Did East Coast Bias Help Dustin Pedroia Win The AL MVP Award?

Claudio 21Contributor INovember 19, 2008


Earlier this week, Red Sox second basemen Dustin Pedroia was awarded with the AL Most Valuable Player Award. Once news of the selection was made, sports writers and radio personalities across the country, mostly from Boston and Minnesota, began chiming in.

There were those who staunchly defended the pick, those who couldn't believe a Dallas Morning News writer left Pedroia completely off his ballot, and those who felt Justin Morneau was robbed of his second American League MVP Award.

Pedroia, in his third year, was the backbone of the Boston Red Sox through their struggles, the Manny saga, and towards the end of the season. He was the table setter for the lineup and was a clutch performer throughout. But, looking at the statistics, the total games played, and the rosters on both teams, as much as Pedroia was "worthy" of this award—he surely didn't "deserve" it.

If you compare the statistics of Pedroia to those of  his teammate, Kevin Youkilis, they aren't even comparable. Granted, Pedroia is a leadoff hitter and will never produce the type of numbers a third or fourth hitter like Youkilis will.

But they both played close to a full season and you wonder why Youkillis, who had to step up his game more than anyone considering Manny's absence, wasn't considered for the award more than Pedroia.

But the individual who was really overlooked in this whole process and should've been named MVP was Twins 1B, Justin Morneau.

Here are their statistics:


Games: 163

Average: .300

HR: 23

RBI: 129


Games: 157

Average: .326

HR: 17

RBI: 83

If you're looking at it from a purely statistical standpoint, the voters got it wrong. If you're looking at it around playoff contention, Pedroia made it to the ALCS and Morneau came one game away from playing in the postseason. But the postseason holds no significance because votes are in before it begins.

But, contention does hold weight and this is why I believe Morneau deserves the award. If you replaced Dustin Pedroia with an average second basemen, the Red Sox would probably still make the playoffs.  But if you replace Justin Morneau with an average first basemen, the Twins would've never played a 163rd game.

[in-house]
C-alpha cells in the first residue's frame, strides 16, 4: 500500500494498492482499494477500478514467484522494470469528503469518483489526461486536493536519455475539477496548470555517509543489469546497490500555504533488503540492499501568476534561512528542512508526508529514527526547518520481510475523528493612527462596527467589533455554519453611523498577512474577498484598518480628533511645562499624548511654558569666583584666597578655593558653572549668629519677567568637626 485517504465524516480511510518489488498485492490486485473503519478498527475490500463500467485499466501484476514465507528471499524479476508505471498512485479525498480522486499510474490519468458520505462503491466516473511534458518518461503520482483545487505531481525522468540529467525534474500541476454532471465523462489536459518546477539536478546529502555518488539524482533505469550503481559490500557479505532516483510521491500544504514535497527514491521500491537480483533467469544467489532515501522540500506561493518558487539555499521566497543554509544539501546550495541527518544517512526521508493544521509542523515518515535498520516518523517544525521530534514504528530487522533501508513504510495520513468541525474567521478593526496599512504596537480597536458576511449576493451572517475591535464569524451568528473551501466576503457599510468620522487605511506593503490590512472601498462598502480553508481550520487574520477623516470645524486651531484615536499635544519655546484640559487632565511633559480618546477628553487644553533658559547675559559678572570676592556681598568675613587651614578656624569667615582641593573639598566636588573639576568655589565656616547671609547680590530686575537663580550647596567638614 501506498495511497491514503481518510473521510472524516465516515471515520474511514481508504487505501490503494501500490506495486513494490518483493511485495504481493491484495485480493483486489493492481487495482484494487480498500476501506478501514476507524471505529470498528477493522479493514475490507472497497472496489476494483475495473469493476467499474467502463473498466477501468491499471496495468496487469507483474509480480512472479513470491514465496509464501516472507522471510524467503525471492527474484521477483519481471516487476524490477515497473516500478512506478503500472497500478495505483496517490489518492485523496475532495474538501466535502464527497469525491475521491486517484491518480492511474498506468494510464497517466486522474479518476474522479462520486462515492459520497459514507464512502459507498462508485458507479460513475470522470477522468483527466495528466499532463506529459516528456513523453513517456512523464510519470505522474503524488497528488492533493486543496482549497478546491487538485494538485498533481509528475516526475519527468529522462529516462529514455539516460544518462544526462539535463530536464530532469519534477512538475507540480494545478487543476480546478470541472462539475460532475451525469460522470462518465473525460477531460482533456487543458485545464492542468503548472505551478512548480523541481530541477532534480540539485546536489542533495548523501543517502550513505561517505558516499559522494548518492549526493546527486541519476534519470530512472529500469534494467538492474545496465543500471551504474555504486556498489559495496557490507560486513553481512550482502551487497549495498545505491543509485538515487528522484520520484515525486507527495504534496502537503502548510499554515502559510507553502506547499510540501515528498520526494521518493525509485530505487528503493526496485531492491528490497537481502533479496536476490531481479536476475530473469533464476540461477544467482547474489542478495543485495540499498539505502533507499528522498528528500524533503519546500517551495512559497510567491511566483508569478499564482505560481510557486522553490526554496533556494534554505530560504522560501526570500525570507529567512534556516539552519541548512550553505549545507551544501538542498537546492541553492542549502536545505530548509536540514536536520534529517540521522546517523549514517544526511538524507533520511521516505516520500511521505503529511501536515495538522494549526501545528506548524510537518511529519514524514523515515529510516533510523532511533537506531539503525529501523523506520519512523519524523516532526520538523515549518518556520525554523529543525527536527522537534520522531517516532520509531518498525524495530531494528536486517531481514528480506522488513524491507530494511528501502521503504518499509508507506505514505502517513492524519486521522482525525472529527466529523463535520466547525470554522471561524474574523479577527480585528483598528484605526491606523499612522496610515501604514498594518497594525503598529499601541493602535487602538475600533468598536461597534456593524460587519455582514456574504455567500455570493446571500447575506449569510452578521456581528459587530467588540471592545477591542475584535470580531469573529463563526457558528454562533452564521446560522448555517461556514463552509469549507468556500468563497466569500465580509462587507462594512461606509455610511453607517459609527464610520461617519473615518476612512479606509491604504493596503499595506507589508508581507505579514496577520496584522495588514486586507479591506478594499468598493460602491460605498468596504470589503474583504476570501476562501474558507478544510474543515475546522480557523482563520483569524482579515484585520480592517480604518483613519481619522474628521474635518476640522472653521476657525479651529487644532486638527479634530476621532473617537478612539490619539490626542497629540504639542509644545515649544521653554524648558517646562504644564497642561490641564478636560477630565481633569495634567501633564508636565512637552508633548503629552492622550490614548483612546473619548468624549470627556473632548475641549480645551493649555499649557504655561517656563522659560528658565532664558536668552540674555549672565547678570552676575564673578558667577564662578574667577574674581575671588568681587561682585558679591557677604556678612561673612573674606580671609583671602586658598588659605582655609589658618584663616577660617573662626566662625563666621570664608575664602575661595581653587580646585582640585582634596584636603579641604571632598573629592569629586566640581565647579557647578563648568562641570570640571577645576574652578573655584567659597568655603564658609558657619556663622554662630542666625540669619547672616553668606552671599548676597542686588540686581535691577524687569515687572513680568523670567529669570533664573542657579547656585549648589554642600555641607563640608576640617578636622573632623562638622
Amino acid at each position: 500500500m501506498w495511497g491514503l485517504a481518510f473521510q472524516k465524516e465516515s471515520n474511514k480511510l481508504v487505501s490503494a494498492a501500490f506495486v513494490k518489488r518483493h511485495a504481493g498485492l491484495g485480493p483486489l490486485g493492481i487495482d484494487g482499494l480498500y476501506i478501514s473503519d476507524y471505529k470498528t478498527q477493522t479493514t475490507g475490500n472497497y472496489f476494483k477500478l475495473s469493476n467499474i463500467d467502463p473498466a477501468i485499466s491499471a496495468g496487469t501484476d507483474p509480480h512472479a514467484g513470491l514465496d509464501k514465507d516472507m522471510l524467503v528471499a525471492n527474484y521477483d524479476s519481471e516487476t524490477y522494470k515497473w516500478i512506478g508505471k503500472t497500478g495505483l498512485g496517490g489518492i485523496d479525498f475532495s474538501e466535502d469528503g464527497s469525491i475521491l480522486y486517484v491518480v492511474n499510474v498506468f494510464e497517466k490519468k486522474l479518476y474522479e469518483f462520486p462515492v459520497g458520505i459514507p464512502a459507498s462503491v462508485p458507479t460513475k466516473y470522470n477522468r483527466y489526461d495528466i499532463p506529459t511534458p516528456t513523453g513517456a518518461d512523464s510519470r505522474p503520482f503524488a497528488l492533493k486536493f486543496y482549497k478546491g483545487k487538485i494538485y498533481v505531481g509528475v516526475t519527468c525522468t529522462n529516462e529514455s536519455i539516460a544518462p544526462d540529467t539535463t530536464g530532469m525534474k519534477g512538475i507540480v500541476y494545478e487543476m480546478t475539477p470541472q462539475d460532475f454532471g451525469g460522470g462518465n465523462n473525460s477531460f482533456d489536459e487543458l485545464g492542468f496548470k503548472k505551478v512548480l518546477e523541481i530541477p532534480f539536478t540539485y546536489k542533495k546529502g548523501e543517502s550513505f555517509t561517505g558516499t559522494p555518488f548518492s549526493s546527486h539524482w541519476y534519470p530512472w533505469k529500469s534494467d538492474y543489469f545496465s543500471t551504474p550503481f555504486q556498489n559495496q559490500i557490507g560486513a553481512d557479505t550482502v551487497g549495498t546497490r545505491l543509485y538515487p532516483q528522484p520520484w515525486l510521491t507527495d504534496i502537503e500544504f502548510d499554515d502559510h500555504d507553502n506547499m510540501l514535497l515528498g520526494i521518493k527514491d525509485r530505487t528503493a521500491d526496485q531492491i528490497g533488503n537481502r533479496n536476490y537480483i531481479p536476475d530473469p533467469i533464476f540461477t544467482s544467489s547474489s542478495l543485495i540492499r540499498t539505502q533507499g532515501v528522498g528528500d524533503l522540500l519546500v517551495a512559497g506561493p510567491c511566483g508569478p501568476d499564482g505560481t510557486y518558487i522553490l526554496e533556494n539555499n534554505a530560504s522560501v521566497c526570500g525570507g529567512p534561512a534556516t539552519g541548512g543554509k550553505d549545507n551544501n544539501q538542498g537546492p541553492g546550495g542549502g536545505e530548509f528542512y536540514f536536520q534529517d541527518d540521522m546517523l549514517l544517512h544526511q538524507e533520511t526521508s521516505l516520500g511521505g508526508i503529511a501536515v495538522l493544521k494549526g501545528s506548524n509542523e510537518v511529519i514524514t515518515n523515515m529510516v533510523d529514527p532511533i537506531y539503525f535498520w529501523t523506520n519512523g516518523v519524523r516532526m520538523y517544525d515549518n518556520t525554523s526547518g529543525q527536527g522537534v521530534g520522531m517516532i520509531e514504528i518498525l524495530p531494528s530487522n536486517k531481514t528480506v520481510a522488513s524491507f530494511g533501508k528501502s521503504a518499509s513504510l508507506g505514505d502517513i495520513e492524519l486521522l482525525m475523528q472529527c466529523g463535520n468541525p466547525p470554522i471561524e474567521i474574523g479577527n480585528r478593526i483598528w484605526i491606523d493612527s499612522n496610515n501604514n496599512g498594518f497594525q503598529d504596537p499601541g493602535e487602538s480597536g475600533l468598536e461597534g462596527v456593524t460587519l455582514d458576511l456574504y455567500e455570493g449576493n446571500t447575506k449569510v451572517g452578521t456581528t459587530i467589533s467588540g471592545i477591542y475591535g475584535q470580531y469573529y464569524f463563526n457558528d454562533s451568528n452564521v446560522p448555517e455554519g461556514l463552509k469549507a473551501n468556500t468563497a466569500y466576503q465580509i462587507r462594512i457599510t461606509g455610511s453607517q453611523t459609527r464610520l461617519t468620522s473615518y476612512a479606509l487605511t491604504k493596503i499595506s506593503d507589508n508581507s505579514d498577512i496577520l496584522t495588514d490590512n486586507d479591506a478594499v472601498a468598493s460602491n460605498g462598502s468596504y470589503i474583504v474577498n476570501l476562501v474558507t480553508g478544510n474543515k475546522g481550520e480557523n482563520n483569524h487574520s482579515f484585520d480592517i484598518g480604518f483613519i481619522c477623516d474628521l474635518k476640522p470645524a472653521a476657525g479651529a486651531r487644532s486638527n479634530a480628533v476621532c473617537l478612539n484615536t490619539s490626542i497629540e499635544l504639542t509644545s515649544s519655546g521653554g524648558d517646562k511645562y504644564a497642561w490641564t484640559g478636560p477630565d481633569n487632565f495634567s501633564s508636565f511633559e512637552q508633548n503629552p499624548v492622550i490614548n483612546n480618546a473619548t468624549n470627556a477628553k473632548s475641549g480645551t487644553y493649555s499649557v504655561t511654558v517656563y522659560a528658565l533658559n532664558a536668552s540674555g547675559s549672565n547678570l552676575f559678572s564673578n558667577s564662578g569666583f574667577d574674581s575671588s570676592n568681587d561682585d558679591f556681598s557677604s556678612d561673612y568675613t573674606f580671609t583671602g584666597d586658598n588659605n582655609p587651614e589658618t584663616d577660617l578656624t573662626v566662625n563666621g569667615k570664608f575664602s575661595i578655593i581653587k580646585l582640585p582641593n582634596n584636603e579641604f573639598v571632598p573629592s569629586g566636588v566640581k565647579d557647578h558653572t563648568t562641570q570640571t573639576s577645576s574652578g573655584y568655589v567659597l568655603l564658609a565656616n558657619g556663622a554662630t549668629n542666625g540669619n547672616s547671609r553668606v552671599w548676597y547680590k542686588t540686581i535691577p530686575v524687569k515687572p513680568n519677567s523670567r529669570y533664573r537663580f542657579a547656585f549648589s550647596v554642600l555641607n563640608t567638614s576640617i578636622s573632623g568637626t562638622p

I can wager that they wouldn't have even been playing an important game into their 120th.

You also have to take into account that the Twins were projected to finished fourth in a division where the Tigers, White Sox, and Indians all looked markedly better. The AL Central was being called the best division in baseball before the season started.

We must also remember that the Twins lost their star pitcher (Santana), the backbone of their organization for so many years (Hunter), didn't really make any splash acquisitions, and still managed to battle within a game of the playoffs without their stud young pitcher, Francisco Liriano.

With this MVP vote, the Baseball Writers of America made a decision based on popularity and not on facts. They made the trendy pick—the pick they see the most on TV. Looking at a previous MVP vote including Morneau, everyone remembers how close the 2006 voting was between he and Jeter, when it really wasn't even a question that Morneau deserved the award outright that year.

East Coast Bias was a factor then and it also is now.

Major League Baseball has stripped any enthusiasm surrounding the award already by officially announcing it a month after the playoffs end. Now, you have sports-writers who seem to go into the voting booths and vote for who their fellow sports-writers are voting for, and not who they think deserves the award.